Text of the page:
Genetic programming for non-linear equation fitting to chaotic data

Created by W.Langdon from gp-bibliography.bib Revision:1.4216

  author =       "E. Howard N. Oakley",
  title =        "Genetic programming for non-linear equation fitting to
                 chaotic data",
  booktitle =    "Handbook of Evolutionary Computation",
  publisher =    "Oxford University Press",
  publisher_2 =  "Institute of Physics Publishing",
  year =         "1997",
  editor =       "Thomas Baeck and David B. Fogel and 
                 Zbigniew Michalewicz",
  chapter =      "section G4.3",
  keywords =     "genetic algorithms, genetic programming",
  ISBN =         "0-7503-0392-1",
  URL =          "",
  DOI =          "doi:10.1201/9781420050387.ptg",
  size =         "5 pages",
  abstract =     "Current techniques for the investigation of chaos in
                 data series require long, noise-free experimental
                 measurements which are seldom available in biological
                 and medical work. Genetic programming was seen to offer
                 potential in a number of ways, and was therefore
                 initially used to forecast future data values from very
                 short and noisy input data. Genetic programming proved
                 to be as effective a forecasting tool as others
                 advocated in the literature. Forecasting error
                 initially increased quickly with increasing length of
                 prediction, then increased more slowly, according to a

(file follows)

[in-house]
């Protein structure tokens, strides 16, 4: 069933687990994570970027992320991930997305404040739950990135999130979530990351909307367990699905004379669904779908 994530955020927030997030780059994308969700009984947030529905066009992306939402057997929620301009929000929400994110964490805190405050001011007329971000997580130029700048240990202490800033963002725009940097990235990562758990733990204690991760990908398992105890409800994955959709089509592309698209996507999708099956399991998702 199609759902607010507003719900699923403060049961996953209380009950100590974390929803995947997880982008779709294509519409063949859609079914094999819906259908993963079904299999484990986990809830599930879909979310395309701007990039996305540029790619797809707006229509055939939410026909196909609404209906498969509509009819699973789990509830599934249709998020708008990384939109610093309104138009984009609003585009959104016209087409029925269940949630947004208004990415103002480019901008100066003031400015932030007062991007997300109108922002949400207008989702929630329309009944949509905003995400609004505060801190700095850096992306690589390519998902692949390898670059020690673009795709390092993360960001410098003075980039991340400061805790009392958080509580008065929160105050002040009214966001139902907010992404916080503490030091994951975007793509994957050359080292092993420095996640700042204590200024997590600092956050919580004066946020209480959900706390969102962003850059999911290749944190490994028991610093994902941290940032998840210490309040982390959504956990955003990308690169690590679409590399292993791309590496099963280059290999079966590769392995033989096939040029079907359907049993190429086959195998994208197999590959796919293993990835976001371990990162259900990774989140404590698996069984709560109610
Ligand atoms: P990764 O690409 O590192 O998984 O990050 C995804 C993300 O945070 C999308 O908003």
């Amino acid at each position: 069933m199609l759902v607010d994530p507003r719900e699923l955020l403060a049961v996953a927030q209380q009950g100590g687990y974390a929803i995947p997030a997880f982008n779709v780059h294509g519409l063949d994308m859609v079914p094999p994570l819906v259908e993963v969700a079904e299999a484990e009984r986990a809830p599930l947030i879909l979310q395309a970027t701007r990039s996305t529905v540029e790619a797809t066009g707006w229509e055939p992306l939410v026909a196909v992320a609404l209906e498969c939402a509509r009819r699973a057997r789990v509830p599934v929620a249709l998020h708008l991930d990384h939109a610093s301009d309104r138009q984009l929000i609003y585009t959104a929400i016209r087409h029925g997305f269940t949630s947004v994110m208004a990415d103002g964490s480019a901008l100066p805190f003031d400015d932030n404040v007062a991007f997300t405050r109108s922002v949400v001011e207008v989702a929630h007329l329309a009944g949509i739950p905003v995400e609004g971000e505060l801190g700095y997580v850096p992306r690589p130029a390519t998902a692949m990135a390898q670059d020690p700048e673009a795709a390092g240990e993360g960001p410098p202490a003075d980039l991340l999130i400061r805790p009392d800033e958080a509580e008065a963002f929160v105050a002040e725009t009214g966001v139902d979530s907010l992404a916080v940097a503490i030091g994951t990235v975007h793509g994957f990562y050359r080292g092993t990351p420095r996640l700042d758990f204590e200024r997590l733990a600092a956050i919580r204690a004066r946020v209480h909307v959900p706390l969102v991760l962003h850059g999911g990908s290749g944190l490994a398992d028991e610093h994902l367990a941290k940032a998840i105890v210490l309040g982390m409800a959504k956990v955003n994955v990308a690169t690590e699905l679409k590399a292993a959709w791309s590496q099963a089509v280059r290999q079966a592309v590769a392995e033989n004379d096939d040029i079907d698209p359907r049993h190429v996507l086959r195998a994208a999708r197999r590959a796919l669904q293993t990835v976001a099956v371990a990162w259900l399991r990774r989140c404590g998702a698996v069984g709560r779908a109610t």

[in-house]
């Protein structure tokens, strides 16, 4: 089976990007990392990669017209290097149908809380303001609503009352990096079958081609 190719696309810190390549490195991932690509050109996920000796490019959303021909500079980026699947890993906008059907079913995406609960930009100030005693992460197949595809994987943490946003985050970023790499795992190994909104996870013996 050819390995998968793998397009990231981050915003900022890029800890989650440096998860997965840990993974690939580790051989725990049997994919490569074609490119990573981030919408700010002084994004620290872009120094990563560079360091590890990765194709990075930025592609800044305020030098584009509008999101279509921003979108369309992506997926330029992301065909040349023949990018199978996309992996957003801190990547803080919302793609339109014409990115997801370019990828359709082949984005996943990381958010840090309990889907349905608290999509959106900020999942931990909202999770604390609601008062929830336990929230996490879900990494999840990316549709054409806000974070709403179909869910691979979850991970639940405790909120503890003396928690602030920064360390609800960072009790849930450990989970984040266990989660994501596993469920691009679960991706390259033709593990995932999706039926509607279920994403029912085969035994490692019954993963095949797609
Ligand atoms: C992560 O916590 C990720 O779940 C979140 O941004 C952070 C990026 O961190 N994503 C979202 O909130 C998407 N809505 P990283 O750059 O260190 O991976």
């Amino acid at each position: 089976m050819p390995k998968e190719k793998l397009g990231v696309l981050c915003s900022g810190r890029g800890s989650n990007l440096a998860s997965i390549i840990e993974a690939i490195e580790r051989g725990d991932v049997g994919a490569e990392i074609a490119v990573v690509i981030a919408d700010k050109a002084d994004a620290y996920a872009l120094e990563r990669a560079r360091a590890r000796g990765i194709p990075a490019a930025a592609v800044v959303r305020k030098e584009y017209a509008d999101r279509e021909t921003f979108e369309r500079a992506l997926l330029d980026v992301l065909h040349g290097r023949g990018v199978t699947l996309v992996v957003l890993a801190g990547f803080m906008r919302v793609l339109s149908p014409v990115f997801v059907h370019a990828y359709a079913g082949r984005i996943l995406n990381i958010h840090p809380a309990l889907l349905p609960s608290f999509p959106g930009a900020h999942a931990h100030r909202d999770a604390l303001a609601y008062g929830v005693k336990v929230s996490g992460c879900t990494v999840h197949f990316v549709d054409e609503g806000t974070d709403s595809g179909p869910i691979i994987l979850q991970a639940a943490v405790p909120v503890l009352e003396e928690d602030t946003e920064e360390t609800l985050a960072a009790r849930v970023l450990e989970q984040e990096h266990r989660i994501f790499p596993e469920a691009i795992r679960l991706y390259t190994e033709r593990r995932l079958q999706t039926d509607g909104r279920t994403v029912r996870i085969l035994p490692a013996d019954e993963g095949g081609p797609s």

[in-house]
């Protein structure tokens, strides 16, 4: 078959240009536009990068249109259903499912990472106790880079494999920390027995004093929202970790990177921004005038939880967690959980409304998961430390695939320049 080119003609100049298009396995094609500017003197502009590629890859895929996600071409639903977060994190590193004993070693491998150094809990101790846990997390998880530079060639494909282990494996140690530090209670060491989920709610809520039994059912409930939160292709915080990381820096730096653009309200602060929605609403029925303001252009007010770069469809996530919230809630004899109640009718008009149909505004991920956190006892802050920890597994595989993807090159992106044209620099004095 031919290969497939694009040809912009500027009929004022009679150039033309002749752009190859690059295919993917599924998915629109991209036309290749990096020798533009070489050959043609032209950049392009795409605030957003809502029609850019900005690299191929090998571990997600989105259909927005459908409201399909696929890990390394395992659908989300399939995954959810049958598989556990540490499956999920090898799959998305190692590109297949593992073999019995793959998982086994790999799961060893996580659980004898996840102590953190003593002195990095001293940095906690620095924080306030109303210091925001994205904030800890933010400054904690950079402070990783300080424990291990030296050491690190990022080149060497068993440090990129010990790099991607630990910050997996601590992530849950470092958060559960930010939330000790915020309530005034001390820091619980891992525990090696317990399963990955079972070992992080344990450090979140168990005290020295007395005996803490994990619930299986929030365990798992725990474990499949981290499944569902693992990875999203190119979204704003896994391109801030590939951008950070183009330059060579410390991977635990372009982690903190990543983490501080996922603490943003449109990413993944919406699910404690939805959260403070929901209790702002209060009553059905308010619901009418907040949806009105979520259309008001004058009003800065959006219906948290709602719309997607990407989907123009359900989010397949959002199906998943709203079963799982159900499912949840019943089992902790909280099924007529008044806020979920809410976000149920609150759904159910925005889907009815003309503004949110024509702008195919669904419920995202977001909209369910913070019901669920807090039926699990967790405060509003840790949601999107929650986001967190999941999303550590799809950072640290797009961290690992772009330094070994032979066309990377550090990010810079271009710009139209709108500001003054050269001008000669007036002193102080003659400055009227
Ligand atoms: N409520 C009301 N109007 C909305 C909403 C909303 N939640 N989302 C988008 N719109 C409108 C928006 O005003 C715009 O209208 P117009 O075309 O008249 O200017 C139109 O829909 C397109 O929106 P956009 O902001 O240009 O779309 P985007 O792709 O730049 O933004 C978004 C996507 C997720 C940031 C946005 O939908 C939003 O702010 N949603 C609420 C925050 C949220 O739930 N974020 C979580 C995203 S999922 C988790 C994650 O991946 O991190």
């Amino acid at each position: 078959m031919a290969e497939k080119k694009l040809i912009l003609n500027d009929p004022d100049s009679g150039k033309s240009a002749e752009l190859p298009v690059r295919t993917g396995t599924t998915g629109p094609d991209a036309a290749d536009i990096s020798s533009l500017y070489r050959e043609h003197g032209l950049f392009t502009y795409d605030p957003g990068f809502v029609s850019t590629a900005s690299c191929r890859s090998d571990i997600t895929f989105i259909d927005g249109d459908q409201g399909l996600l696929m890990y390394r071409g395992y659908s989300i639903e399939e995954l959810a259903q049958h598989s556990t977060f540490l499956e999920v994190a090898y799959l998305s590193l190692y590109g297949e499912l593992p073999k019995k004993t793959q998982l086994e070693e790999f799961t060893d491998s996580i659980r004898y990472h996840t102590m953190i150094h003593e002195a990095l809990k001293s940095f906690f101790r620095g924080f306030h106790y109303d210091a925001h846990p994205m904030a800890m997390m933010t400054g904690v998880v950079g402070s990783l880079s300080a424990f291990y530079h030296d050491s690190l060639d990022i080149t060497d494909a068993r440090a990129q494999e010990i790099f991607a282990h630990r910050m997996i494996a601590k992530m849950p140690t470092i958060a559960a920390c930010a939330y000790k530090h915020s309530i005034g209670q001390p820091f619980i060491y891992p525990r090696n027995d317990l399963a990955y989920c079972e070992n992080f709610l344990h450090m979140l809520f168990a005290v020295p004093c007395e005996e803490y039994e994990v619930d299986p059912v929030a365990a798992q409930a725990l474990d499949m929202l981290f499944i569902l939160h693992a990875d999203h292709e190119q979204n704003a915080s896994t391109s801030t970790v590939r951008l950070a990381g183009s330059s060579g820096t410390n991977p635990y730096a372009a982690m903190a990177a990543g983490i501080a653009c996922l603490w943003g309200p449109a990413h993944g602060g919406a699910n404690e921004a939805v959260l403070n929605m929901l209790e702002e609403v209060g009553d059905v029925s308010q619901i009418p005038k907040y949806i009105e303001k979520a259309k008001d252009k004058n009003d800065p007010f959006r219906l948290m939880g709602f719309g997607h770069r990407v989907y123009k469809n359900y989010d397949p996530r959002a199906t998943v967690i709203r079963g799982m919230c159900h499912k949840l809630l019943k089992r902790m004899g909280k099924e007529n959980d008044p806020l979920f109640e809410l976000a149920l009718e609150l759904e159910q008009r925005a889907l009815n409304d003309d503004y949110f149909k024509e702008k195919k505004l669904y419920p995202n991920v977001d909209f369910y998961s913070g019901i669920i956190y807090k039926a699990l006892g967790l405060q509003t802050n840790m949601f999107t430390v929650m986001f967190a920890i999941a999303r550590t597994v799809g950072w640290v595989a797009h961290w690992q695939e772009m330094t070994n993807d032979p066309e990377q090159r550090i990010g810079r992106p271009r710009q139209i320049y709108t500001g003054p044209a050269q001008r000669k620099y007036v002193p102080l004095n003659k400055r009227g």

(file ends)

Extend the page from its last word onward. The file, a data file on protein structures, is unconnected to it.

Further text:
biphasic pattern described previously; the gradients of
                 each limb may be used as a crude indicator of the sum
                 of positive Lyapunov exponents. Although no
                 S-expression ever exactly replicated that used to
                 generate the data, fittest S-expressions did yield
                 useful structural data. Furthermore, the efficacy of
                 forecasting remained high even when noise was added to
                 the data series. The application of genetic programming
                 to original and surrogate data series may be a useful
                 test between chaos and randomness. Runs on surrogate
                 series failed to achieve the high fitness values seen
                 with real data, and were distinguished by shallow and
                 homogeneous populations of S-expressions.",
  notes =        "Mackey and Glass, 1977",

Genetic Programming entries for Howard Oakley